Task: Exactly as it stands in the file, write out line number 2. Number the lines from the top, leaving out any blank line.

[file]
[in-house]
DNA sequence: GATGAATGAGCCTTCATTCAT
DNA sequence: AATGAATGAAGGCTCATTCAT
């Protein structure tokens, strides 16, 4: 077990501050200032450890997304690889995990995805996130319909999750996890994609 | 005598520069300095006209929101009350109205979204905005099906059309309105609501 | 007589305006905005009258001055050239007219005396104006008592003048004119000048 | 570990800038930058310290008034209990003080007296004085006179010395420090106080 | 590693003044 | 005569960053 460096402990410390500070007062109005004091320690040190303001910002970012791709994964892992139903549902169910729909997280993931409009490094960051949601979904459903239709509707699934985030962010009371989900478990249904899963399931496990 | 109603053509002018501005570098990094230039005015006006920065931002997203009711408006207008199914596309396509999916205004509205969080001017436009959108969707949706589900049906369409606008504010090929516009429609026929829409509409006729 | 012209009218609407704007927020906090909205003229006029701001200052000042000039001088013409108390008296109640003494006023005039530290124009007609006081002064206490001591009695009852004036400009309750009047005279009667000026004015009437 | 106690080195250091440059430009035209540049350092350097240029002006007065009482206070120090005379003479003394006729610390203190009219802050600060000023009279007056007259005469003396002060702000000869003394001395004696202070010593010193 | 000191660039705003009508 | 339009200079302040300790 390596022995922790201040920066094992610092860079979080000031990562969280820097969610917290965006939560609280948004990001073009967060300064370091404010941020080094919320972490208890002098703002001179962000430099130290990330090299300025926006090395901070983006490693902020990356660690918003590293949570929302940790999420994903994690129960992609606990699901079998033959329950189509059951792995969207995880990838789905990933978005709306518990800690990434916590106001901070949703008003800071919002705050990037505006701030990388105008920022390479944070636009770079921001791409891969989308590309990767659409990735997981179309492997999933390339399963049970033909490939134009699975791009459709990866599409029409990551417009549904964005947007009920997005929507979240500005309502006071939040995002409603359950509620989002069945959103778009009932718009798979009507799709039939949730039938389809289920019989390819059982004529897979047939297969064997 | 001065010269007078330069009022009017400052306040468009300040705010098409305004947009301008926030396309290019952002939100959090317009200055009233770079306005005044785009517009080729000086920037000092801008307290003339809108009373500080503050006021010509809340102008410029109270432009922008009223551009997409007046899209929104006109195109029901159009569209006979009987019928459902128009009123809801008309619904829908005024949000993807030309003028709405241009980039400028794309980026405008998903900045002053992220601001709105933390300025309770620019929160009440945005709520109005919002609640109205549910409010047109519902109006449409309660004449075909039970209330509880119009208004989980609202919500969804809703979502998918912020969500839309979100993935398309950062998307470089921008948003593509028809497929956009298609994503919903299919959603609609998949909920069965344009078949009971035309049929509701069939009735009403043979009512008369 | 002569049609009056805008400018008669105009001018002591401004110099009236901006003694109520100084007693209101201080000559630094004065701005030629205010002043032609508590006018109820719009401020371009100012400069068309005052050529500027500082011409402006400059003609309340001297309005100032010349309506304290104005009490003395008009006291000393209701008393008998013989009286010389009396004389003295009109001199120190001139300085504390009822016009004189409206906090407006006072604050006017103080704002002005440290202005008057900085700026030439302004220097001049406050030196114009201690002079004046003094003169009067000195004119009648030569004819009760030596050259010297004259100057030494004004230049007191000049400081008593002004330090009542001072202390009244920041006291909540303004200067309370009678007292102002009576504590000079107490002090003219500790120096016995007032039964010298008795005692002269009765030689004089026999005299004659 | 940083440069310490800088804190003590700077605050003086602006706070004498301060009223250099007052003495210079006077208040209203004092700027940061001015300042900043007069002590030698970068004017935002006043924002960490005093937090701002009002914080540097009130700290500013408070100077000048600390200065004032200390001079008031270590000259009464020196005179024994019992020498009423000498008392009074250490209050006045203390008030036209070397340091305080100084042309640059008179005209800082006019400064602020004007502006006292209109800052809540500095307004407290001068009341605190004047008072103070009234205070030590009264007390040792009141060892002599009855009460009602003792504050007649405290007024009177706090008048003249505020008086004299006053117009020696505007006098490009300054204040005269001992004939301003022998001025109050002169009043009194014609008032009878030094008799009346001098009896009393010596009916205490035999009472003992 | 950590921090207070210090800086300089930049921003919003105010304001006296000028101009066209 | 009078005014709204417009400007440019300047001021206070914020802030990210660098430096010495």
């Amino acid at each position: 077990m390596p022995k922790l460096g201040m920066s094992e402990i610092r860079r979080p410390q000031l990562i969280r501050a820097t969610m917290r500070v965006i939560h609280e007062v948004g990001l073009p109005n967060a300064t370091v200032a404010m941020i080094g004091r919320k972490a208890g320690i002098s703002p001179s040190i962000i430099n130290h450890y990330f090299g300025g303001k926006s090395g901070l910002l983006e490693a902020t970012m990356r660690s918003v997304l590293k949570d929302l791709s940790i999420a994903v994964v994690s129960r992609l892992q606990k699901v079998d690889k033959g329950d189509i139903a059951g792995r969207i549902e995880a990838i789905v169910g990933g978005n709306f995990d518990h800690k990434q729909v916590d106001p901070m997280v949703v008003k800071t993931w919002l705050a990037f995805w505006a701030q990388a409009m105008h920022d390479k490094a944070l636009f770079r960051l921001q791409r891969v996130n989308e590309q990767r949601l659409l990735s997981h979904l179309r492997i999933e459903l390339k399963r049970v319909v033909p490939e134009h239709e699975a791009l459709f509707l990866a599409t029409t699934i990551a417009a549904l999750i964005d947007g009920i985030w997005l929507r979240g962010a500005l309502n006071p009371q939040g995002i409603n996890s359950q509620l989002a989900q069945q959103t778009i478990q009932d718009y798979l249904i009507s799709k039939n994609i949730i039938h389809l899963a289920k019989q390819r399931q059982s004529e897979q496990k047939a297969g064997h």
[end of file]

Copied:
DNA sequence: GATGAATGAGCCTTCATTCAT